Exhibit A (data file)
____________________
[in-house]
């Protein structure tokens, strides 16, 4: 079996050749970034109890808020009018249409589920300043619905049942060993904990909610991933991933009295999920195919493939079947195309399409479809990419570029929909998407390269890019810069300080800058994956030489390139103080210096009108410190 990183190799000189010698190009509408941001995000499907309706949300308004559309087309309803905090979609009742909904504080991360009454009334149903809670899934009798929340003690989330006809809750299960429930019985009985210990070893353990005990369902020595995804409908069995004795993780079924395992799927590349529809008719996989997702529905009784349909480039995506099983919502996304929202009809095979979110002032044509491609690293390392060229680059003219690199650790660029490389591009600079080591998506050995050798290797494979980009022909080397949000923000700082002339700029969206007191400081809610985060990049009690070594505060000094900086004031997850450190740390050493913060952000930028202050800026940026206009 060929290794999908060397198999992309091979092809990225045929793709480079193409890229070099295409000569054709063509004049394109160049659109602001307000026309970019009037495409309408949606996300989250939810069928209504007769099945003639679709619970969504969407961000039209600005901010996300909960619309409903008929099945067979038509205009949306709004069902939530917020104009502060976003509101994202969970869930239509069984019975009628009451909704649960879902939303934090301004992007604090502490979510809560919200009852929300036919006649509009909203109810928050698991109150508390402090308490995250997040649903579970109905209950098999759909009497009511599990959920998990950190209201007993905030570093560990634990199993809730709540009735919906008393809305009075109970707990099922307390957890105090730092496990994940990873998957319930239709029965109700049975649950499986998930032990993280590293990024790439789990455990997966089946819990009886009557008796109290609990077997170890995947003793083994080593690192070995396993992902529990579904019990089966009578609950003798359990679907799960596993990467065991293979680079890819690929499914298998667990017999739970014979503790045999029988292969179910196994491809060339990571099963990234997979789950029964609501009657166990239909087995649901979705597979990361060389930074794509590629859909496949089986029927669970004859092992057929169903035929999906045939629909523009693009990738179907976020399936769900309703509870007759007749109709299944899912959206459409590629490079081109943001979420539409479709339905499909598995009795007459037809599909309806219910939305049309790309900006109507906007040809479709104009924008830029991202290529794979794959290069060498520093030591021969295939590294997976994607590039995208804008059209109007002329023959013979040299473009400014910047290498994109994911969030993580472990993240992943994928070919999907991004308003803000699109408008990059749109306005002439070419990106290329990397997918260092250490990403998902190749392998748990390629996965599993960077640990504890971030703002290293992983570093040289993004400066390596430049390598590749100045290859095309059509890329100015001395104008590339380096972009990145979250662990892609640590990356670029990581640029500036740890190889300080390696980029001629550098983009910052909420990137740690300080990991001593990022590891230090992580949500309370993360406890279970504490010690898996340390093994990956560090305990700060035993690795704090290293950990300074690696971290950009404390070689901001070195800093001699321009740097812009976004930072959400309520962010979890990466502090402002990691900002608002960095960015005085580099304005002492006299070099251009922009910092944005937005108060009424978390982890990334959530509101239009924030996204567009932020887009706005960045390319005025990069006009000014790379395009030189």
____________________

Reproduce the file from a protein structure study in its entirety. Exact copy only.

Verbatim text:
[in-house]
């Protein structure tokens, strides 16, 4: 079996050749970034109890808020009018249409589920300043619905049942060993904990909610991933991933009295999920195919493939079947195309399409479809990419570029929909998407390269890019810069300080800058994956030489390139103080210096009108410190 990183190799000189010698190009509408941001995000499907309706949300308004559309087309309803905090979609009742909904504080991360009454009334149903809670899934009798929340003690989330006809809750299960429930019985009985210990070893353990005990369902020595995804409908069995004795993780079924395992799927590349529809008719996989997702529905009784349909480039995506099983919502996304929202009809095979979110002032044509491609690293390392060229680059003219690199650790660029490389591009600079080591998506050995050798290797494979980009022909080397949000923000700082002339700029969206007191400081809610985060990049009690070594505060000094900086004031997850450190740390050493913060952000930028202050800026940026206009 060929290794999908060397198999992309091979092809990225045929793709480079193409890229070099295409000569054709063509004049394109160049659109602001307000026309970019009037495409309408949606996300989250939810069928209504007769099945003639679709619970969504969407961000039209600005901010996300909960619309409903008929099945067979038509205009949306709004069902939530917020104009502060976003509101994202969970869930239509069984019975009628009451909704649960879902939303934090301004992007604090502490979510809560919200009852929300036919006649509009909203109810928050698991109150508390402090308490995250997040649903579970109905209950098999759909009497009511599990959920998990950190209201007993905030570093560990634990199993809730709540009735919906008393809305009075109970707990099922307390957890105090730092496990994940990873998957319930239709029965109700049975649950499986998930032990993280590293990024790439789990455990997966089946819990009886009557008796109290609990077997170890995947003793083994080593690192070995396993992902529990579904019990089966009578609950003798359990679907799960596993990467065991293979680079890819690929499914298998667990017999739970014979503790045999029988292969179910196994491809060339990571099963990234997979789950029964609501009657166990239909087995649901979705597979990361060389930074794509590629859909496949089986029927669970004859092992057929169903035929999906045939629909523009693009990738179907976020399936769900309703509870007759007749109709299944899912959206459409590629490079081109943001979420539409479709339905499909598995009795007459037809599909309806219910939305049309790309900006109507906007040809479709104009924008830029991202290529794979794959290069060498520093030591021969295939590294997976994607590039995208804008059209109007002329023959013979040299473009400014910047290498994109994911969030993580472990993240992943994928070919999907991004308003803000699109408008990059749109306005002439070419990106290329990397997918260092250490990403998902190749392998748990390629996965599993960077640990504890971030703002290293992983570093040289993004400066390596430049390598590749100045290859095309059509890329100015001395104008590339380096972009990145979250662990892609640590990356670029990581640029500036740890190889300080390696980029001629550098983009910052909420990137740690300080990991001593990022590891230090992580949500309370993360406890279970504490010690898996340390093994990956560090305990700060035993690795704090290293950990300074690696971290950009404390070689901001070195800093001699321009740097812009976004930072959400309520962010979890990466502090402002990691900002608002960095960015005085580099304005002492006299070099251009922009910092944005937005108060009424978390982890990334959530509101239009924030996204567009932020887009706005960045390319005025990069006009000014790379395009030189």